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By Phil Helsel

New England Patriots quarterback Tom Brady said the scandal surrounding his underinflated footballs hasn’t taken anything away from the team’s Super Bowl win.

"Absolutely not," Brady told a cheering crowd at Salem State University in Massachusetts, when asked by sportscaster Jim Gray — at a speaking engagement that was scheduled months before Wednesday’s damning report came out.

"Because we earned and achieved everything we got this year, and I’m very proud of that and our fans should be too," Brady added.

Thursday night's appearance was the first time the star quarterback has answered questions on the matter since the report was released.

The crowd was a friendly one. Fans chanted "MVP! MVP!" as he took the stage. After Gray asked Brady what his response is to the report, someone in the crowd shouted "Who cares?"

"See, I can’t usually say those things," Brady said with a laugh. "I don’t have really any reaction."

"Our owner commented on it yesterday, and it’s only been 30 hours so I haven’t had much time to digest it fully, but when I do I’ll be sure to let you know how I feel about it — and everybody else," Brady said.

Asked when he would comment on the report, Brady answered "hopefully soon."

"There’s still a process that’s going forth right now, and, you know, I’m involved in that process," Brady said. "Whenever it happens, it happens, and I’ll certainly want to be very comfortable in how I feel about the statements that I make."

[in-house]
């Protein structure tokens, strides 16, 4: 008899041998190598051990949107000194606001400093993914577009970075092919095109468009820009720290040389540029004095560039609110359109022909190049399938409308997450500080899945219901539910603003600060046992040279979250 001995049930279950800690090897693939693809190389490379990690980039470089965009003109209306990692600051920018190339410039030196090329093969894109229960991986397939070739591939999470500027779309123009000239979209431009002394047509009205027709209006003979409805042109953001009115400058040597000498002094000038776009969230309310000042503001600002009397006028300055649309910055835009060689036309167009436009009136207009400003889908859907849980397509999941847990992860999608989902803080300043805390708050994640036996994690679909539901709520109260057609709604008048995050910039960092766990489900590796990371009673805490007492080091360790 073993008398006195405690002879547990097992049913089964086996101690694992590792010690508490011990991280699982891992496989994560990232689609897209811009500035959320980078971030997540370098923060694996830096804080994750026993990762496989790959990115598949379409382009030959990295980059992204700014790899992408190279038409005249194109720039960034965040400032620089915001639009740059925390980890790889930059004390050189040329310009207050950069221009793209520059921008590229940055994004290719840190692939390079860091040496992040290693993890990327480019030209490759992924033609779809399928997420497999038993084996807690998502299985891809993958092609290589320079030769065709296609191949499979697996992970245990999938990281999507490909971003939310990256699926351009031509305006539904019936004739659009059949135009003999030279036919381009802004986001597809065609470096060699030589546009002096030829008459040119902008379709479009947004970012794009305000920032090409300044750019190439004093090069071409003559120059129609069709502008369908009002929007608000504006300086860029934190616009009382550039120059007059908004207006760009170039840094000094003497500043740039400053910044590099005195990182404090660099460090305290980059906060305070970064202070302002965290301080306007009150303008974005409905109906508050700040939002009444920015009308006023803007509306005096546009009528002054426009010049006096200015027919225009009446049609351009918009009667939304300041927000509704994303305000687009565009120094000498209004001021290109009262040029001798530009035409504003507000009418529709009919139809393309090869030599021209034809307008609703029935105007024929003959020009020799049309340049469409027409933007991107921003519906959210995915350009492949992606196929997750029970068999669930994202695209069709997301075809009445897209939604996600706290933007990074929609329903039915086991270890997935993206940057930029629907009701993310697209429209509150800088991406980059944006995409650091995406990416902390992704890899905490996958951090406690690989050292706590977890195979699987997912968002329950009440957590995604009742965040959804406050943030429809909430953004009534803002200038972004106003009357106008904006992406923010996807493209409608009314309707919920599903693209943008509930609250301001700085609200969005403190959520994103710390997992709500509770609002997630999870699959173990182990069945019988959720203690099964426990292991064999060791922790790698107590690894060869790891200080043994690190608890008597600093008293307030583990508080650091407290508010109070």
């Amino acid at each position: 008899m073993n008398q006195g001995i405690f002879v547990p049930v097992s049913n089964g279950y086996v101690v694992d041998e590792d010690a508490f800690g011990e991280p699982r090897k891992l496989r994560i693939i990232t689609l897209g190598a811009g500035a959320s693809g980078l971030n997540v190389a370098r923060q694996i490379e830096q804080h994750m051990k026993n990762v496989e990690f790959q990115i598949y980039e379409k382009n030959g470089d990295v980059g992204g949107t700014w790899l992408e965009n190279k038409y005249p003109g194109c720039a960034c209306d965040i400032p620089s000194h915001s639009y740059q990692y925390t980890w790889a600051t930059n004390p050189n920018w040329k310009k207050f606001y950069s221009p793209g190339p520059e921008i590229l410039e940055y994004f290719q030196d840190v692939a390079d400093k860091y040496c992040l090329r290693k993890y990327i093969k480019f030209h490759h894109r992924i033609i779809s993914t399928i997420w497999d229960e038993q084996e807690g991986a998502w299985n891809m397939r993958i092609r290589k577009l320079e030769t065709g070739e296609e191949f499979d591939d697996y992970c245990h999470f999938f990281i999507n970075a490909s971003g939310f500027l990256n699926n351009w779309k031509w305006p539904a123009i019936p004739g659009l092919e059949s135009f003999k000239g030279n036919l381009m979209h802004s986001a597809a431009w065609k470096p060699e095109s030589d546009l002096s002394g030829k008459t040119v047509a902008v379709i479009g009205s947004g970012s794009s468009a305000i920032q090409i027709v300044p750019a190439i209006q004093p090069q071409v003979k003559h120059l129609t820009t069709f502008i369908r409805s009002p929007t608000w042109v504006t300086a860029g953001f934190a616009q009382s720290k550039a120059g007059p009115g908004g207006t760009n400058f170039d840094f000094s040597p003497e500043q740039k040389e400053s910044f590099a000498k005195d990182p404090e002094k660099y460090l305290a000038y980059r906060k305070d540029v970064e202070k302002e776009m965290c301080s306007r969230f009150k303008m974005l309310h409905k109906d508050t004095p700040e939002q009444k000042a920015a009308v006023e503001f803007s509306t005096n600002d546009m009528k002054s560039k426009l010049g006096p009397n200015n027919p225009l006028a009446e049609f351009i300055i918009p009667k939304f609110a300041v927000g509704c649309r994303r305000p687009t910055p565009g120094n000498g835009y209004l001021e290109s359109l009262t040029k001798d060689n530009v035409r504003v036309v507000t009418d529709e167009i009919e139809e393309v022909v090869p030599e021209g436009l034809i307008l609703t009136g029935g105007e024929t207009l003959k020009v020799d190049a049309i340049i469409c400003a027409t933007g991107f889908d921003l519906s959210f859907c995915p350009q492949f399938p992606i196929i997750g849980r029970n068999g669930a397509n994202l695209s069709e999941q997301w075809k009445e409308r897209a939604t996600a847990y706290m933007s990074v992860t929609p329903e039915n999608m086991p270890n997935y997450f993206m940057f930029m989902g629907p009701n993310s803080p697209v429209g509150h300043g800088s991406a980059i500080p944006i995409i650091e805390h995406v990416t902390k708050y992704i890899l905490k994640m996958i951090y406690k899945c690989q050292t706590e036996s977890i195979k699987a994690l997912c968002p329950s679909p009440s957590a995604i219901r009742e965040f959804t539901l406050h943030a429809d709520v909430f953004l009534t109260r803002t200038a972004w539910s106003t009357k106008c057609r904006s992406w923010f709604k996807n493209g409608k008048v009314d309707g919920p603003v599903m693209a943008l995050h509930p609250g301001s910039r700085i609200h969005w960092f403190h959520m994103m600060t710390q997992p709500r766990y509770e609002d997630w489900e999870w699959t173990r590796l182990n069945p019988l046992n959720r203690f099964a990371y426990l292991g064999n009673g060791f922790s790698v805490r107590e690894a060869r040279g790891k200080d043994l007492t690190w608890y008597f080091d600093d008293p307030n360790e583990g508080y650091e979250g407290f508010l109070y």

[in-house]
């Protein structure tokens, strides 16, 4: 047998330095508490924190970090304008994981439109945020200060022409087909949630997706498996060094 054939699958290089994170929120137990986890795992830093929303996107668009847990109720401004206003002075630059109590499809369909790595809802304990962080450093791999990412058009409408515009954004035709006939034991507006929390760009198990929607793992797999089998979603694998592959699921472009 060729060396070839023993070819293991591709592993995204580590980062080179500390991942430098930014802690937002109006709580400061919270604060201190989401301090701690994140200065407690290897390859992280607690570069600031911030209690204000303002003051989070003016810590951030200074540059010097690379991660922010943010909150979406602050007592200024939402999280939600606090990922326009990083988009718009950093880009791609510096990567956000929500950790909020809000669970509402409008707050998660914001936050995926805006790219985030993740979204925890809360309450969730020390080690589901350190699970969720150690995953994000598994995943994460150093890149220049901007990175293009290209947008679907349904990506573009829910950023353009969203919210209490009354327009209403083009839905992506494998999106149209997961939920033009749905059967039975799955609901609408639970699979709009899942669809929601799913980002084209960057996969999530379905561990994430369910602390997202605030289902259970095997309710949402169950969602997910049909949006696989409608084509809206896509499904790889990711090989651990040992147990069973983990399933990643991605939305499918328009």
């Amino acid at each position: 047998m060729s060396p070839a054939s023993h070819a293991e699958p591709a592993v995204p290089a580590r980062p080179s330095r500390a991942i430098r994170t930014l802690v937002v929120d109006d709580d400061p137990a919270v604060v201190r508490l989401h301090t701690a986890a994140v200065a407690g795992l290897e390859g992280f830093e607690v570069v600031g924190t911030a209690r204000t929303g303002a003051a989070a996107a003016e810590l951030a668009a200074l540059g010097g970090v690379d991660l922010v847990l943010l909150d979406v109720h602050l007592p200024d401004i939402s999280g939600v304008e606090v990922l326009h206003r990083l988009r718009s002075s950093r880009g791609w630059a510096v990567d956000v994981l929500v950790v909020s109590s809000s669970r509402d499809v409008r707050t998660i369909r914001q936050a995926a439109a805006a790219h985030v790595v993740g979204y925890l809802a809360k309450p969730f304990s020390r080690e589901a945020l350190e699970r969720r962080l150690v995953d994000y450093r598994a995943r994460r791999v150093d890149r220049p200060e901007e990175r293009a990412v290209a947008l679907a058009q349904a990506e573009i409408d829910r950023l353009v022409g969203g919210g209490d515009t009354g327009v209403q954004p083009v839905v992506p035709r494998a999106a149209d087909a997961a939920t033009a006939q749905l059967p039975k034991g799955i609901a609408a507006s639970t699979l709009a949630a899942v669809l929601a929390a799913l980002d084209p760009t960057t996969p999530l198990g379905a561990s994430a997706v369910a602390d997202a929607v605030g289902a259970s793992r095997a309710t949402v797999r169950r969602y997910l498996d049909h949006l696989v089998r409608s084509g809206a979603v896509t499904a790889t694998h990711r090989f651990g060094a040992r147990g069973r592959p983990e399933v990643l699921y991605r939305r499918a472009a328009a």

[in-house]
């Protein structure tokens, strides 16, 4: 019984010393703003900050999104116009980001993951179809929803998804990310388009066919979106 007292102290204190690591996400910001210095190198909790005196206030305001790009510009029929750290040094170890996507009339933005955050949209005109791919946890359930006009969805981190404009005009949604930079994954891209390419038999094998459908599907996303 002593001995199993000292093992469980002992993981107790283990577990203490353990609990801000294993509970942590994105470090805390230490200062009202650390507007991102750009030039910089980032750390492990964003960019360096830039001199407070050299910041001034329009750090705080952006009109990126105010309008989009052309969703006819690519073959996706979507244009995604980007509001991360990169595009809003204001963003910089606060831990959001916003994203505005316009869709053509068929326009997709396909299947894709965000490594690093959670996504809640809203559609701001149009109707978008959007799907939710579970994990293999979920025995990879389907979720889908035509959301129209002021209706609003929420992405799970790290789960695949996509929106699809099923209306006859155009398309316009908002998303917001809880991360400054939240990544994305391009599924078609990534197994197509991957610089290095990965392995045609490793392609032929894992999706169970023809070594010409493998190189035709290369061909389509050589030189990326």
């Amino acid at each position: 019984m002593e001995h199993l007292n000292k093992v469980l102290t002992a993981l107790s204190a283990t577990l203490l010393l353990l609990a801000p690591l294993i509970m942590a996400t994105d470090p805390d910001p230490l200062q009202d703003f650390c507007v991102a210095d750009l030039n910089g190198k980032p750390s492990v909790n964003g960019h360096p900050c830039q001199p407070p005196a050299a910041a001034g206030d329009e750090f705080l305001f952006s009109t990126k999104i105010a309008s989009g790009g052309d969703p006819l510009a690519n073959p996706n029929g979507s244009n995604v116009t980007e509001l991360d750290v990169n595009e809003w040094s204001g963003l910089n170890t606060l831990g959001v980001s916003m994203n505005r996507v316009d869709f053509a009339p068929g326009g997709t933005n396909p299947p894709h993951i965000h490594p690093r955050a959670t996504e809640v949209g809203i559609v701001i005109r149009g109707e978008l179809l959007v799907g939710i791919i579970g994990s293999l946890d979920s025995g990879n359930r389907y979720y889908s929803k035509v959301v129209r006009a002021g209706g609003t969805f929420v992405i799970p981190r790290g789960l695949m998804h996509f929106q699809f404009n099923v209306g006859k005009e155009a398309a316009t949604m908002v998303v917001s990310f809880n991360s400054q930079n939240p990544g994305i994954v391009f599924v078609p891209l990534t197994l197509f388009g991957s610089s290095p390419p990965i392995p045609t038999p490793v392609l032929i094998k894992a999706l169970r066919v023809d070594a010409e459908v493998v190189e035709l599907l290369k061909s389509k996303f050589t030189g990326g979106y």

Investigators hired by the NFL concluded in a report released Wednesday that it was "more probable than not" that New England Patriots personnel intentionally deflated footballs and it was probable that Brady was "at least generally aware" of the practice.

The report was commissioned by the NFL after it was revealed that underinflated balls were used in the AFC championship game. Underinflated balls can be easier to throw and catch, especially in bad weather.

The investigators faulted Jim McNally, a Patriots locker room attendant, and John Jastremski, an equipment assistant, for an apparent effort to let air out of game balls for the AFC championship game in January, which the Patriots won, 45-7 in rainy conditions.

It quoted text messages between McNally and Jastremski, months before the AFC title game, suggesting that Brady was asking for underinflated game balls, and that the quarterback expressed his displeasure when they were not to his liking. It also quoted McNally asking for signed footballs and shoes in exchange for deflating game balls.

NFL Commissioner Roger Goodell said Wednesday the league is weighing whether to take disciplinary action.

Brady’s agent, Don Yee, earlier Thursday criticized the report and said investigators reached a conclusion first and "determined so-called facts later."

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